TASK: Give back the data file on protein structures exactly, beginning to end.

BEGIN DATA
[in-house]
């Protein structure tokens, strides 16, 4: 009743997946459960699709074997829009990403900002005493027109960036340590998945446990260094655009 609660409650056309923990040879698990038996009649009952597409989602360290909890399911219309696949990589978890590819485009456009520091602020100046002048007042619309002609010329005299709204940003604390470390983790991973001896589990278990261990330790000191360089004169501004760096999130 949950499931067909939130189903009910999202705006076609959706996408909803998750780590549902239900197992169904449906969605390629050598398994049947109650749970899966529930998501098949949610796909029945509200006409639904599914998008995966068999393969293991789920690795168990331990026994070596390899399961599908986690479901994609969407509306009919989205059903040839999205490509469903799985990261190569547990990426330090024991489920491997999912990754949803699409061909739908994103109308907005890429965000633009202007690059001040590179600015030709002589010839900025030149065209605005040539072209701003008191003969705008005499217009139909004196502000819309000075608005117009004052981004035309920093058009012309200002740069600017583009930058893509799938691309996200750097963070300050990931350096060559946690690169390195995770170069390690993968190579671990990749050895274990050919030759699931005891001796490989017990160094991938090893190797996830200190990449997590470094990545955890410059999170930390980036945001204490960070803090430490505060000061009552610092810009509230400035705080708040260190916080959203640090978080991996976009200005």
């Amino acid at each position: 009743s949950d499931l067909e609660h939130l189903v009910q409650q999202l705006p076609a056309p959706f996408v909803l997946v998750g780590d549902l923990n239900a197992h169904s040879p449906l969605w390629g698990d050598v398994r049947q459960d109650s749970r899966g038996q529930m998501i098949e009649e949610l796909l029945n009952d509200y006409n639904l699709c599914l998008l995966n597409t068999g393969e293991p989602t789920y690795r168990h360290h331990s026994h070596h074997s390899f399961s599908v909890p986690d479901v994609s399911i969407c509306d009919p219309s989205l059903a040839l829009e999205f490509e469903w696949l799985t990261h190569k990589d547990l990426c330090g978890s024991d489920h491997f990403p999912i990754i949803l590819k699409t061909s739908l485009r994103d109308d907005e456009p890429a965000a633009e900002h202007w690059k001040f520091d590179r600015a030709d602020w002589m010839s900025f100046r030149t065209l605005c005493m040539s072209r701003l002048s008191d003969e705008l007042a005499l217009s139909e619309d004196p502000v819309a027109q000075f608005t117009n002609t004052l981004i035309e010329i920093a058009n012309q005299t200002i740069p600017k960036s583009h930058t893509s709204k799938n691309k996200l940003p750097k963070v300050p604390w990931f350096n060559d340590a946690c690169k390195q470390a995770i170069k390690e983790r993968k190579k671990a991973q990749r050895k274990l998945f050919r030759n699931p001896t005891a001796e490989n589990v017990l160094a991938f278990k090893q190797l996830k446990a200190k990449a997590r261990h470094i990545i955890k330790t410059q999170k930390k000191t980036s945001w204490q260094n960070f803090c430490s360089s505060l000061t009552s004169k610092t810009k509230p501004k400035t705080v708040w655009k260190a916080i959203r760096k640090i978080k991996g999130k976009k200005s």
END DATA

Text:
[in-house]
């Protein structure tokens, strides 16, 4: 009743997946459960699709074997829009990403900002005493027109960036340590998945446990260094655009 609660409650056309923990040879698990038996009649009952597409989602360290909890399911219309696949990589978890590819485009456009520091602020100046002048007042619309002609010329005299709204940003604390470390983790991973001896589990278990261990330790000191360089004169501004760096999130 949950499931067909939130189903009910999202705006076609959706996408909803998750780590549902239900197992169904449906969605390629050598398994049947109650749970899966529930998501098949949610796909029945509200006409639904599914998008995966068999393969293991789920690795168990331990026994070596390899399961599908986690479901994609969407509306009919989205059903040839999205490509469903799985990261190569547990990426330090024991489920491997999912990754949803699409061909739908994103109308907005890429965000633009202007690059001040590179600015030709002589010839900025030149065209605005040539072209701003008191003969705008005499217009139909004196502000819309000075608005117009004052981004035309920093058009012309200002740069600017583009930058893509799938691309996200750097963070300050990931350096060559946690690169390195995770170069390690993968190579671990990749050895274990050919030759699931005891001796490989017990160094991938090893190797996830200190990449997590470094990545955890410059999170930390980036945001204490960070803090430490505060000061009552610092810009509230400035705080708040260190916080959203640090978080991996976009200005």
């Amino acid at each position: 009743s949950d499931l067909e609660h939130l189903v009910q409650q999202l705006p076609a056309p959706f996408v909803l997946v998750g780590d549902l923990n239900a197992h169904s040879p449906l969605w390629g698990d050598v398994r049947q459960d109650s749970r899966g038996q529930m998501i098949e009649e949610l796909l029945n009952d509200y006409n639904l699709c599914l998008l995966n597409t068999g393969e293991p989602t789920y690795r168990h360290h331990s026994h070596h074997s390899f399961s599908v909890p986690d479901v994609s399911i969407c509306d009919p219309s989205l059903a040839l829009e999205f490509e469903w696949l799985t990261h190569k990589d547990l990426c330090g978890s024991d489920h491997f990403p999912i990754i949803l590819k699409t061909s739908l485009r994103d109308d907005e456009p890429a965000a633009e900002h202007w690059k001040f520091d590179r600015a030709d602020w002589m010839s900025f100046r030149t065209l605005c005493m040539s072209r701003l002048s008191d003969e705008l007042a005499l217009s139909e619309d004196p502000v819309a027109q000075f608005t117009n002609t004052l981004i035309e010329i920093a058009n012309q005299t200002i740069p600017k960036s583009h930058t893509s709204k799938n691309k996200l940003p750097k963070v300050p604390w990931f350096n060559d340590a946690c690169k390195q470390a995770i170069k390690e983790r993968k190579k671990a991973q990749r050895k274990l998945f050919r030759n699931p001896t005891a001796e490989n589990v017990l160094a991938f278990k090893q190797l996830k446990a200190k990449a997590r261990h470094i990545i955890k330790t410059q999170k930390k000191t980036s945001w204490q260094n960070f803090c430490s360089s505060l000061t009552s004169k610092t810009k509230p501004k400035t705080v708040w655009k260190a916080i959203r760096k640090i978080k991996g999130k976009k200005s």